Having a look again at the source code of the main application index.php I found the following lines right at the top:

@session_start(); include "conn.php";

The extract function that is called in line 3 simulates the dangerous register_globals PHP setting allowing to register global variables through input parameters. We can abuse this to set our own $_SESSION key PHPSESSID with the following GET request:

Cookie: PHPSESSID=reiners

Now the local file /var/php/tmp/sess_reiners is created (due to our cookie) and the following value (registered through extract) is stored:


If we visit ReADDDDDDD______MEEEEEEEEEEEEE.php with the same cookie again we now have a local file inclusion of our session file /var/php/tmp/sess_reiners in line 9 bypassing the the filter for numerical characters in line 4. To execute arbitrary PHP code we simply add another $_SESSION key value that contains our PHP code which will be stored in our session file:

Cookie: PHPSESSID=reiners

This PHP code will list all files in the current directory. I encoded the * because magic_quotes_gpc would escape any quotes and mess up our PHP code stored in the session file. Switching back to ReADDDDDDD______MEEEEEEEEEEEEE.php with the same cookie our session file gets included and executes our PHP code which printed:

Array ( 
	[2] => conn.php 
	[3] => images 
	[4] => index.php 
	[5] => index.phps 
	[6] => passwordddddddddddddddd.php 
	[7] => passwordddddddddddddddd.phps 
	[8] => readme 

3. Race condition

Another PHP file was revealed and the source code was given in passwordddddddddddddddd.phps:

system("echo '????' > readme/ppppaassssswordddd.txt");
<h1><a href=passwordddddddddddddddd.phps>source</a></h1>
system("rm -f readme/ppppaassssswordddd.txt");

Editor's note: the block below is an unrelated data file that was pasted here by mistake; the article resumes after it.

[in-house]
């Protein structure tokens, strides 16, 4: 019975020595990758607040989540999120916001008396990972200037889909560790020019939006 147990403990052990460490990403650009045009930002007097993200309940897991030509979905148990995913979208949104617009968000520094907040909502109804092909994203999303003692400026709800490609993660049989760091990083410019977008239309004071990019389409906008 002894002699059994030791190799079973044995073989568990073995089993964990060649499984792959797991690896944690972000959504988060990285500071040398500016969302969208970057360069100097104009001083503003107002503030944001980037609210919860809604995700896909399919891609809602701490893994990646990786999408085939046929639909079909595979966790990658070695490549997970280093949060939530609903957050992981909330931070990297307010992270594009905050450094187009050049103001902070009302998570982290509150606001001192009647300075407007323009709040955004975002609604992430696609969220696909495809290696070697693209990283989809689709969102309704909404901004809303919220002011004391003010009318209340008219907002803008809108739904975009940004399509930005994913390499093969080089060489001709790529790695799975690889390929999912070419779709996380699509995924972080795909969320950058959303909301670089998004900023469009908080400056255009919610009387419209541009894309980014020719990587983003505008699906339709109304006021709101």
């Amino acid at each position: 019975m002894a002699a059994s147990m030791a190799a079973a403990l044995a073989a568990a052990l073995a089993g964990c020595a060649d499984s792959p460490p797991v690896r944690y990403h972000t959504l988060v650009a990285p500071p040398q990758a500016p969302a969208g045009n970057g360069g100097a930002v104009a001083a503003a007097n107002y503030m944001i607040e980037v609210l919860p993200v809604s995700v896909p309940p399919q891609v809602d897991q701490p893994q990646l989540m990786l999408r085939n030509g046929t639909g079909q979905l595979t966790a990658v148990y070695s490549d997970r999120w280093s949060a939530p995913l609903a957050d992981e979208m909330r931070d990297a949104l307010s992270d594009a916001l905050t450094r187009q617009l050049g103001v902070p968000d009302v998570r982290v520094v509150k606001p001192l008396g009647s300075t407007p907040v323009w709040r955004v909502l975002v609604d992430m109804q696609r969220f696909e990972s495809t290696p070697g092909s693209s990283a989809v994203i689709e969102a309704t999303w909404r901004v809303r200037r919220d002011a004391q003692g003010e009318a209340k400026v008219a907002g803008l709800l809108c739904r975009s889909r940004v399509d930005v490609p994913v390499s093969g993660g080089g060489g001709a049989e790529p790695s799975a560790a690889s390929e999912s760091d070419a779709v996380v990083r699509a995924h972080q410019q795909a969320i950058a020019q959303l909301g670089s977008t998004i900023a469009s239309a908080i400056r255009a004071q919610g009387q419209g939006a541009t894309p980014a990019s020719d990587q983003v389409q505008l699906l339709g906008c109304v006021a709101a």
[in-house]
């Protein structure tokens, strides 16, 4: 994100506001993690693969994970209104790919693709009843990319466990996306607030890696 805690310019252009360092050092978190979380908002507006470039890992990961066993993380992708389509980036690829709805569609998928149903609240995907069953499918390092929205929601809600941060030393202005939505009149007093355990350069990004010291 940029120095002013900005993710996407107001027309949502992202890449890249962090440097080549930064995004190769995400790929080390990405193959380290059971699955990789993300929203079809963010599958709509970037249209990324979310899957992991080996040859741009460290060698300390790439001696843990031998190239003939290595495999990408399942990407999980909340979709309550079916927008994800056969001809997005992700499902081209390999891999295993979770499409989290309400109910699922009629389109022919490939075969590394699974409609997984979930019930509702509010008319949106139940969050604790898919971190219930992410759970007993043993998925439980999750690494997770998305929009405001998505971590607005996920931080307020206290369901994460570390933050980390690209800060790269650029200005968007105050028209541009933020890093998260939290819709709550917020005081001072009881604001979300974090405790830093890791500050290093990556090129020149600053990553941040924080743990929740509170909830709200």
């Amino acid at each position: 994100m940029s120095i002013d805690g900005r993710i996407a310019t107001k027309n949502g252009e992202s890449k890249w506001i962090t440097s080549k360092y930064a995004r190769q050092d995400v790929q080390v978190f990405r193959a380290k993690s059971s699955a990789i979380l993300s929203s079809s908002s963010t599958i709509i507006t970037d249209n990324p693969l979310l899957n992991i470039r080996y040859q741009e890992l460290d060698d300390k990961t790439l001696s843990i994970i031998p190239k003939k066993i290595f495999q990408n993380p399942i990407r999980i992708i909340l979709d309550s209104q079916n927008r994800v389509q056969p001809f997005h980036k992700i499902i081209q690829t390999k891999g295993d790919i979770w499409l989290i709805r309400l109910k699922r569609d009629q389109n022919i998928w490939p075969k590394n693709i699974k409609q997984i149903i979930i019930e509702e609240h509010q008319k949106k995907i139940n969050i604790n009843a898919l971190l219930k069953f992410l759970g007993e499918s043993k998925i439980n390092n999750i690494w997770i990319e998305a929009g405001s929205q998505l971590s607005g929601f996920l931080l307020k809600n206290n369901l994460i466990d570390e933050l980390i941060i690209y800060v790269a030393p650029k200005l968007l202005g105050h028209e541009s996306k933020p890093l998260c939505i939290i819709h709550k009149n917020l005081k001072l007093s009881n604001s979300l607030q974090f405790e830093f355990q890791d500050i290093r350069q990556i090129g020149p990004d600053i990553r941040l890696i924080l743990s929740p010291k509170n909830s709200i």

Finally we can see that the flag is in line 2 (in the source file replaced with ????). So first I simply tried to read the original passwordddddddddddddddd.php file that must contain the real flag. But this would have been to easy ;) The readme/ppppaassssswordddd.txt also did not already exist.

So I had to solve the race condition. Here I have just a bit of a second to fetch the ppppaassssswordddd.txt with the flag that is created in line 2 before it gets deleted in line 6 again. Lets check if we can use this tiny time window. I injected the following PHP code in my session file as described in stage 2:


It simply loops endless until the variable $a is successfully filled with the file content of the readme/ppppaassssswordddd.txt file (file name encoded again because magic_quotes_gpc avoided quotes to form strings). Then I visited the script ReADDDDDDD______MEEEEEEEEEEEEE.php with my cookie again that now executed my PHP code and was looping endless. Then I visited the passwordddddddddddddddd.php script that would create the wanted readme/ppppaassssswordddd.txt file and immediatly delete it. To my surprise only one visit was needed so that the hanging ReADDDDDDD______MEEEEEEEEEEEEE.php stopped and finally printed the flag:


A very nice challenge with several steps, thank you to the author!
If you have solved the binaries I would love to see some writeups about them :)


BECHED noticed in the comments that you could also do a HTTP HEAD request to the passwordddddddddddddddd.php script which will parse the PHP script only until the first output, thus not deleting the flag file. You can find more details about this behaviour here.